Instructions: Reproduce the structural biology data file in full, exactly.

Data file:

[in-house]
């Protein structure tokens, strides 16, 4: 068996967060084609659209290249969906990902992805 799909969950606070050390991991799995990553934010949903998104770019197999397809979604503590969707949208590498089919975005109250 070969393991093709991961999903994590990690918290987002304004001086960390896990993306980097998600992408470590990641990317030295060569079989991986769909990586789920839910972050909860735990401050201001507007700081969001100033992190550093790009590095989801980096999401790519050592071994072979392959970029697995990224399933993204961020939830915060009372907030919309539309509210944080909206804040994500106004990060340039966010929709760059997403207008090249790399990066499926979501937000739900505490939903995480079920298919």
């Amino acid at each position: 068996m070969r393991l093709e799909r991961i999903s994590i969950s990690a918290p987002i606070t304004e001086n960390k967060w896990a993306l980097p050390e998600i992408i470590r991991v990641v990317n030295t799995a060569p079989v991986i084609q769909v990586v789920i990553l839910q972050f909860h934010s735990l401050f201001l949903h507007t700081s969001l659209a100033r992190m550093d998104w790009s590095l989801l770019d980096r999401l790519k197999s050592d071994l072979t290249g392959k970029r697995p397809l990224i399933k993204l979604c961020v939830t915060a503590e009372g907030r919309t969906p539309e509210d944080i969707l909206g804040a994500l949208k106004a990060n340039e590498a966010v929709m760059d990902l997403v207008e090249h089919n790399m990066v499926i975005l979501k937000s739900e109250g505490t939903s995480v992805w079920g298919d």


[in-house]
């Protein structure tokens, strides 16, 4: 068996967060084609659209290249969906990902992805 799909969950606070050390991991799995990553934010949903998104770019197999397809979604503590969707949208590498089919975005109250 070969393991093709991961999903994590990690918290987002304004001086960390896990993306980097998600992408470590990641990317030295060569079989991986769909990586789920839910972050909860735990401050201001507007700081969001100033992190550093790009590095989801980096999401790519050592071994072979392959970029697995990224399933993204961020939830915060009372907030919309539309509210944080909206804040994500106004990060340039966010929709760059997403207008090249790399990066499926979501937000739900505490939903995480079920298919």
């Amino acid at each position: 068996m070969r393991l093709e799909r991961i999903s994590i969950s990690a918290p987002i606070t304004e001086n960390k967060w896990a993306l980097p050390e998600i992408i470590r991991v990641v990317n030295t799995a060569p079989v991986i084609q769909v990586v789920i990553l839910q972050f909860h934010s735990l401050f201001l949903h507007t700081s969001l659209a100033r992190m550093d998104w790009s590095l989801l770019d980096r999401l790519k197999s050592d071994l072979t290249g392959k970029r697995p397809l990224i399933k993204l979604c961020v939830t915060a503590e009372g907030r919309t969906p539309e509210d944080i969707l909206g804040a994500l949208k106004a990060n340039e590498a966010v929709m760059d990902l997403v207008e090249h089919n790399m990066v499926i975005l979501k937000s739900e109250g505490t939903s995480v992805w079920g298919d």